Five days before
2005, Mike Ewart was jolted awake in the early morning by the piercing screams of his younger brother.
Ewart, then 15, his father, brother, sister and grandparents had been sleeping on the upper floor of their two-story house on a cul-de-sac in Valencia Hills.
A candle that had not been blown out after a Christmas party the night before started a fire on the first floor.
"We had smoke alarms but no batteries," Ewart said.
By the time he heard his brother's screams, the house was engulfed in flames.
Ewart went into the hallway seeking an escape route, but it was filled with blinding, choking smoke.
He stayed for more than a minute trying to open a stuck door to help his grandparents. It exposed him to more smoke and heat than any unprotected body can withstand for very long.
By the time help arrived, everyone had made it out of a house that would eventually burn to its foundation. His father, David, a renowned violinist, suffered severe burns. His grandfather was burned on his face and hands and hurt his hip falling.
But the most injured of all was Ewart, a soccer player and swimmer at Newhall Hart High, who had burns over about 40% of his body and damaged lungs from smoke inhalation.He was hooked to a respirator for 10 days and underwent four operations. He had skin grafted on his arms, upper body and face.
And yet, by late January, he was back at school, refusing to let anything prevent him from keeping up his straight-A average.
Sports, however, were replaced by five days of physical therapy each week. He worked on trying to get his new skin to stretch so he could extend his arms for swimming and for playing goalie in soccer. He wore a compression suit to control swelling and aid the healing.
Meanwhile, teammates looked to Ewart for inspiration. They knew he was wrapped up in bandages, and when they got tired during conditioning or sprained an ankle, they remembered that their teammate was going through a lot more pain without complaining.
"My biggest thing coming out of the hospital was I didn't want anything to change from what I was doing before," he said.
While nurses and others predicted he wouldn't be back in a pool for at least one year, Ewart was back swimming for his neighborhood team by the summer. He returned to the soccer field in the winter of 2006.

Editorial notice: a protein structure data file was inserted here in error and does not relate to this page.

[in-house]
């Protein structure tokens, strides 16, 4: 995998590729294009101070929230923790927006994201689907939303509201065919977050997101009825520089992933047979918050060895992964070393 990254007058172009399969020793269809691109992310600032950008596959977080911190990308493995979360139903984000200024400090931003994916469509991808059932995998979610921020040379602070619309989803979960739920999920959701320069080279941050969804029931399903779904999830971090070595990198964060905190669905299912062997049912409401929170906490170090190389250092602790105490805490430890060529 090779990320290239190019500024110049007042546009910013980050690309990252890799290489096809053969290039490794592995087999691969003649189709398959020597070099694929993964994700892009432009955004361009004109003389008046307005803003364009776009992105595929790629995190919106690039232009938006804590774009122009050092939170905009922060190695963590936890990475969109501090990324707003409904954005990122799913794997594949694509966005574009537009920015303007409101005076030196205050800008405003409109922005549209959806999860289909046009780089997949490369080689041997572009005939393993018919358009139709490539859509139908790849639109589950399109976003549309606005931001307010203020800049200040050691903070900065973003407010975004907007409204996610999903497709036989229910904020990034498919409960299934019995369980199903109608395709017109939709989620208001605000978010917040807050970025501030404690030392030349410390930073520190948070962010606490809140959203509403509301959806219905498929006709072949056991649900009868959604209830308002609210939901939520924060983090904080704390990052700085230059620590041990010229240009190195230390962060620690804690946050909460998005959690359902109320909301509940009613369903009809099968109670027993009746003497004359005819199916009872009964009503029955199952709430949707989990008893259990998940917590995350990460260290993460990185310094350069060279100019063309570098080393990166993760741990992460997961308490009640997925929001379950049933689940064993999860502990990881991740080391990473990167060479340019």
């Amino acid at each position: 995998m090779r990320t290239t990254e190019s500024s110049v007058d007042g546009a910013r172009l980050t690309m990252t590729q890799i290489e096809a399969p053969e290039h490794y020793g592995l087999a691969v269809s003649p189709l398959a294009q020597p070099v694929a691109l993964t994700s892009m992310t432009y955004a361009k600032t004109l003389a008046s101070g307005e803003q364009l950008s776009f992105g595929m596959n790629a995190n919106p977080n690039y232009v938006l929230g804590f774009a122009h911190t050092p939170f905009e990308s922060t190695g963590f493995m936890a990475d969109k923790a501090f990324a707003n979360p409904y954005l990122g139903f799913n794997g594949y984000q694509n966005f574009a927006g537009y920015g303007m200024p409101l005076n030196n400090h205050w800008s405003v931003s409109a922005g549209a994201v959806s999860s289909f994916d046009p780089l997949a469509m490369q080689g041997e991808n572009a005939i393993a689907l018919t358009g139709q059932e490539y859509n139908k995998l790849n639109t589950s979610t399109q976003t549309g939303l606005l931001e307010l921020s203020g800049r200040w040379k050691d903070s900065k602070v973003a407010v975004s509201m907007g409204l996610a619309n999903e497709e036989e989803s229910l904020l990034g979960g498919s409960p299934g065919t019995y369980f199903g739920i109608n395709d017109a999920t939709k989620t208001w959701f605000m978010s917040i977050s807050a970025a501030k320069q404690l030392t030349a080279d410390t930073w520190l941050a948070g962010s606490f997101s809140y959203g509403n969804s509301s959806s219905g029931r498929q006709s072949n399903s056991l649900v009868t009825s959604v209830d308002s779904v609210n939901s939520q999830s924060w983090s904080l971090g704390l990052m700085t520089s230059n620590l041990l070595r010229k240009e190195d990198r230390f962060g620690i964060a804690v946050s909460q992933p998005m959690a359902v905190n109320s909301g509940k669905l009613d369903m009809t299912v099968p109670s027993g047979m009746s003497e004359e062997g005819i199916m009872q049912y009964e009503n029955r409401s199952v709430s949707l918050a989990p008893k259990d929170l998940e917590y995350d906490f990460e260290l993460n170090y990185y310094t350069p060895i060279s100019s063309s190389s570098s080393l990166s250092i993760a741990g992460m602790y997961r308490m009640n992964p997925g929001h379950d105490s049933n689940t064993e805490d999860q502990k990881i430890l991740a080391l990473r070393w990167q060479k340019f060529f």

"The first time I got back into the water was pretty scary, and I was pretty upset because I couldn't swim much," he said. "It was the newly grafted skin. When it gets grafted, it shrinks, and it takes time and therapy to expand."
The lanky 6-foot-2 Ewart started for the junior varsity soccer team last season and swam for the JV team. And, more important, he founded a nonprofit organization -- MESAFe, which stands for the Michael Ewart Smoke Alarm Foundation and is dedicated to raising smoke alarm awareness in the Santa Clarita Valley.
He has spoken to adults and teenagers, handed out batteries, smoke alarms and fliers, all to remind people that smoke detectors and batteries can save lives and prevent injuries.
He also serves as a lifeguard and helper at a camp that is organized four times a year by the Grossman Burn Center at Sherman Oaks Hospital for children 4 to 16 who survived burns.
"He's a remarkable boy," said Dr. A. Richard Grossman, who founded the burn center. "The children look up to him."
Meanwhile, as Ewart walks around the Hart campus carrying a backpack like any other student during his senior year, he continues to leave a lasting impression on those he meets.
"He really is amazing," swim Coach
said. "His attitude is he's never felt sorry for himself or made excuses. He makes his deeds speak for themselves."
On Thursday, Ewart will be among 24 students, coaches, officials and administrators honored as part of the Southern Section's "Champions for Character" luncheon in Long Beach.
Each of the honorees was selected for demonstrating the six pillars of character: trustworthiness, responsibility, respect, fairness, caring and citizenship.
Ewart hopes to study biomedical engineering at UCLA or USC and become a pediatrician.
"After experiencing how difficult it is for children and teenagers to recover from an accident, I want to help them," he said.
Ewart is an honest, humble and driven 17-year-old who is making a difference. His lungs are only 60% to 70% capacity and the skin grafts on his arms are visible for all to see, but these obstacles don't faze him.
"Life isn't fair," he said. "And whatever comes my way, I just have to do the best I can."